Millennials, Boomers Want Different Healthcare Conveniences - InformationWeek

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Millennials, Boomers Want Different Healthcare Conveniences
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Michael Endler
Michael Endler,
User Rank: Author
5/21/2014 | 10:06:33 AM
Distrusting Millennials
Good points about Millennials and the pressure they put on health care providers to adopt new technologies.

That said, this passage caught my eye:

"Pew Research indicates Millennials have emerged with low levels of trust. Just 19% of Millennials say most people can be trusted, compared with 31% of Gen Xers, 37% of those from the Silent Generation (born during the Depression through World War II), and 40% of Boomers."

Why are Millennials so much less trusting? I find it interesting that the survey indicates Millennials feel "people" can't be trusted. Speaking as a Millennial (just barely), my impression is that younger generations are actually pretty trusting on a personal level-- just think how much stuff they freely share online. But I have perceived rampant distrust for government, religious and corporate institutions. I think some of that distrust can be argued as intrinsic to youth in America, who have long been characterized by anti-establishment ideals. But some of it also indicates cultural shifts that aren't really being addressed. Technology can fix a lot, in health care and elsewhere, but I'm not sure it's really a panacea for the trust issue.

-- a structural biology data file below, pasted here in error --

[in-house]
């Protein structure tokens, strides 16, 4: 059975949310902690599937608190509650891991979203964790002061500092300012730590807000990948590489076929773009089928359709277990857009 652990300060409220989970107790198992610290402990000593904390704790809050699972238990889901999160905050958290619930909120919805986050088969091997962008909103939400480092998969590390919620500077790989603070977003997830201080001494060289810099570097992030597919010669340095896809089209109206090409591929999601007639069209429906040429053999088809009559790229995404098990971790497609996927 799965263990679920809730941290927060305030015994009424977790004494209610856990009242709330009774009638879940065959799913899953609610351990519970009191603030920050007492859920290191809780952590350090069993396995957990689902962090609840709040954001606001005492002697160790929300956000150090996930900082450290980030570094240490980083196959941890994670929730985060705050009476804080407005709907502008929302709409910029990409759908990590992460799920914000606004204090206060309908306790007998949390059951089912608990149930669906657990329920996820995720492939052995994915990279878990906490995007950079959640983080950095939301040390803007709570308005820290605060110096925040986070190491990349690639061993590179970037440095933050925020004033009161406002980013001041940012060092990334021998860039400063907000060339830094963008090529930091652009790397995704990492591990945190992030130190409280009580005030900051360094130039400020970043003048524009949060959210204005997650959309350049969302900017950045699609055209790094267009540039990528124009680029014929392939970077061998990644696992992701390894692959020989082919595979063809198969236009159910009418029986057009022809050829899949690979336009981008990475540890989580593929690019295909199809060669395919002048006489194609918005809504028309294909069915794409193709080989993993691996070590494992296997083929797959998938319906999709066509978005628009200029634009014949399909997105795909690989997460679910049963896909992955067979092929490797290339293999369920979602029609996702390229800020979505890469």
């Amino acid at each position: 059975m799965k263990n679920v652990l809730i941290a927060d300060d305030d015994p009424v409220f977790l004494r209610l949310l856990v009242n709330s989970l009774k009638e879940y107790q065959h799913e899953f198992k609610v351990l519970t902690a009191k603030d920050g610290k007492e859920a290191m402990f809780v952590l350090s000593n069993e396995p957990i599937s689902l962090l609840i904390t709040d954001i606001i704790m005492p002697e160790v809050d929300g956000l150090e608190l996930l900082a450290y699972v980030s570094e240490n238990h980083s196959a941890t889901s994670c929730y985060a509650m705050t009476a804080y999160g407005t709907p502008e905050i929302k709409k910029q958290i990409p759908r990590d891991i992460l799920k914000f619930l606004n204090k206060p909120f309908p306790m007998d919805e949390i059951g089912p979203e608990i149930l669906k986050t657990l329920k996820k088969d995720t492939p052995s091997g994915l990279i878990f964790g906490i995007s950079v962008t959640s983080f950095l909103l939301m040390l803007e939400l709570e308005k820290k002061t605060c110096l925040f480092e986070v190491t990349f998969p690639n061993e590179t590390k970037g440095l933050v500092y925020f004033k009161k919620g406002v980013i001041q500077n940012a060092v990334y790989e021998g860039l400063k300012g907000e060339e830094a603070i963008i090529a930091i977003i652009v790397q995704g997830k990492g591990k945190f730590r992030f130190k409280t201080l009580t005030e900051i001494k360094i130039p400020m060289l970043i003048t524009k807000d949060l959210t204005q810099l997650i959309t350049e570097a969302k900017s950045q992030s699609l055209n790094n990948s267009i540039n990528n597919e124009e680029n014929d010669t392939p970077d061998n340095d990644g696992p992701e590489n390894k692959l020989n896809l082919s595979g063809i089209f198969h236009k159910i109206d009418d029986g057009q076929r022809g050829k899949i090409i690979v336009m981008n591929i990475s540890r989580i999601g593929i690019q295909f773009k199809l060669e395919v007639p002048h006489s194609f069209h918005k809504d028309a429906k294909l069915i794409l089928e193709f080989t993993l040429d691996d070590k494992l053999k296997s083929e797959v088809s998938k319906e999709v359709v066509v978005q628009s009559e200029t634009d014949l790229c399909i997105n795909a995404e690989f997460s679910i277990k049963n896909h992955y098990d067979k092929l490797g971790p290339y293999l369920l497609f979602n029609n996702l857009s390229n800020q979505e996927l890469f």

User Rank: Author
5/20/2014 | 6:47:16 PM
Pain Points
Telemedicine is a great example of where healthcare practices will be forced to invest in a convenience technology -- increasingly people will shop for doctors who will let them more efficiently handle simple interactions online. Larry, very interesting to hear your thinking about how generational expectations will drive investment opportunities in healthcare, thanks for sharing those.  
User Rank: Author
5/20/2014 | 1:51:01 PM
Excellent points
Great to see healthcare leaders thinking about how to serve these generational differences. My parents accept waits to see doctors as a fact of life, whereas I shake my head at people being told to wait months for an appointment.

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